A person-centred care plan focused on improving quality of life

We need

  • Care of all patients with heart failure to be patient-led, with shared decision-making between health care professionals and patients and their families at every stage of their care, including end-of-life (palliative) care where appropriate
  • Therapeutic education programmes to help engage patients in self-care. These programmes should span the hospital and community settings, be tailored to each patient’s needs and aspirations, and be allocated specific funding to ensure they get implemented appropriately.

Why

  • Person-centred approaches in heart failure such as shared decision making and personalised care planning have been shown to be effective in shortening hospital stays,1 improving quality of life and morbidity2 and reducing patient uncertainty and confusion.3
  • Effective self-management is critical to help patients achieve good health outcomes, prevent re-admission to hospital and thereby improve patients’ quality of life.4
  • Appropriate information and support to patients (therapeutic education) has been shown keep patients out of hospital and improve their quality of life.5

Examples of what has been done:

  • Ekman I, Wolf A, Olsson L-E, et al. Effects of person-centred care in patients with chronic heart failure: the PCC-HF study. European heart journal 2011.

  • Brannstrom M, Boman K. Effects of person-centred and integrated chronic heart failure and palliative home care. PREFER: a randomized controlled study. Eur J Heart Fail 2014;16(10):1142-51.

  • Dudas K, Olsson LE, Wolf A, et al. Uncertainty in illness among patients with chronic heart failure is less in person-centred care than in usual care. European journal of cardiovascular nursing : journal of the Working Group on Cardiovascular Nursing of the European Society of Cardiology 2013;12(6):521-8.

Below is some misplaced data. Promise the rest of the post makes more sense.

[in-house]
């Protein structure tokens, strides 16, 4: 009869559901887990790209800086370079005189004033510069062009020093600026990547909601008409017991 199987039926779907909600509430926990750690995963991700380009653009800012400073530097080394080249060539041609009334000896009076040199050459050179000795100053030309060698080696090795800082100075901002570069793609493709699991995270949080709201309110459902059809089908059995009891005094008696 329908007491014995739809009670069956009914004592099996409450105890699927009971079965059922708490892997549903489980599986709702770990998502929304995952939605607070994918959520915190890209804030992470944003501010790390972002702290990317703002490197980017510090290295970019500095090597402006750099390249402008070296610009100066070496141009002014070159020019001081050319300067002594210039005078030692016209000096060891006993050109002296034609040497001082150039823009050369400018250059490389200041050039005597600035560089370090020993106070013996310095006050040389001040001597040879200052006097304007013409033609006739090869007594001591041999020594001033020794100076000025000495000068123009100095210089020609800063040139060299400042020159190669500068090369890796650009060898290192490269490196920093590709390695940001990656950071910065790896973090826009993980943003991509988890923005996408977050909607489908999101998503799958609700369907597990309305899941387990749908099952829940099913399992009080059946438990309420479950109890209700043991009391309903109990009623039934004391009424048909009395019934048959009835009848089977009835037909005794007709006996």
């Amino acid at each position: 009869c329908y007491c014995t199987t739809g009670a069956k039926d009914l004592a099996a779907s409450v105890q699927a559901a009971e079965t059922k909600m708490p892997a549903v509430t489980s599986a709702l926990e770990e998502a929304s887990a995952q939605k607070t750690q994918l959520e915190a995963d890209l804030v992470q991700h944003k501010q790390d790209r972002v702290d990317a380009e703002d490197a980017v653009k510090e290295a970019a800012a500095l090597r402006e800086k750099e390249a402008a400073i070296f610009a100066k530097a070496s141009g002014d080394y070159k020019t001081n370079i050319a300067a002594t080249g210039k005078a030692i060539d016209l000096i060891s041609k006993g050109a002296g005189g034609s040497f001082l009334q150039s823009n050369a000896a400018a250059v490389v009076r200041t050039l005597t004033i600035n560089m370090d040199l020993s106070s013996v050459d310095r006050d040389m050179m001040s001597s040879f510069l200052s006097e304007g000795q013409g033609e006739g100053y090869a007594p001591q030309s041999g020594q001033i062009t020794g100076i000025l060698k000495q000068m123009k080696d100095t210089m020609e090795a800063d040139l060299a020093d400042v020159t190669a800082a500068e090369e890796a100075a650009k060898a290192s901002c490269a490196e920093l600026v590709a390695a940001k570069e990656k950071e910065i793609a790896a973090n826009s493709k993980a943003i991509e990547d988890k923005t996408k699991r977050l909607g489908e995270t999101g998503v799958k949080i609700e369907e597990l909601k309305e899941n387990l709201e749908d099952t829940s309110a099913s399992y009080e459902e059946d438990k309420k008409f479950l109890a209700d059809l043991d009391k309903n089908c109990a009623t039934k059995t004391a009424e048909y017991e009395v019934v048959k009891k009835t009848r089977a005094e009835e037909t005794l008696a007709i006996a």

• Jaarsma T, Stromberg A, Ben Gal T, et al. Comparison of self-care behaviors of heart failure patients in 15 countries worldwide. Patient education and counseling 2013;92(1):114-20.

  • Jaarsma T, Stromberg A, Ben Gal T, et al. Comparison of self-care behaviors of heart failure patients in 15 countries worldwide. Patient education and counseling 2013;92(1):114-20.

    Stromberg A. The crucial role of patient education in heart failure. Eur J Heart Fail 2005;7(3):363-9.

  • World Heart Federation. Global CVD Roadmaps - reducing cardiovascular premature mortality through secondary prevention interventions. Secondary Global CVD Roadmaps - reducing cardiovascular premature mortality through secondary prevention interventions 2015. http://www.cvdroadmaps.org/roadmap/a-roadmap-for-reducing-cardiovascular-premature-mortality-through-secondary#map-count-9.

  • Stromberg A. The crucial role of patient education in heart failure. Eur J Heart Fail 2005;7(3):363-9.

  • Juillière Y, Jourdain P, Roncalli J, et al. Therapeutic education unit for heart failure: Setting-up and difficulties. Initial evaluation of the I-CARE programme. Archives of Cardiovascular Disease 2009;102:19-27.

  • McMurray JJ, Adamopoulos S, Anker SD, et al. ESC Guidelines for the diagnosis and treatment of acute and chronic heart failure 2012. European journal of heart failure 2012;14(8):803-69

  • Ponikowski P, Anker S, AlHabib K, et al. Heart failure: preventing disease and death worldwide. : European Society of Cardiology., 2014.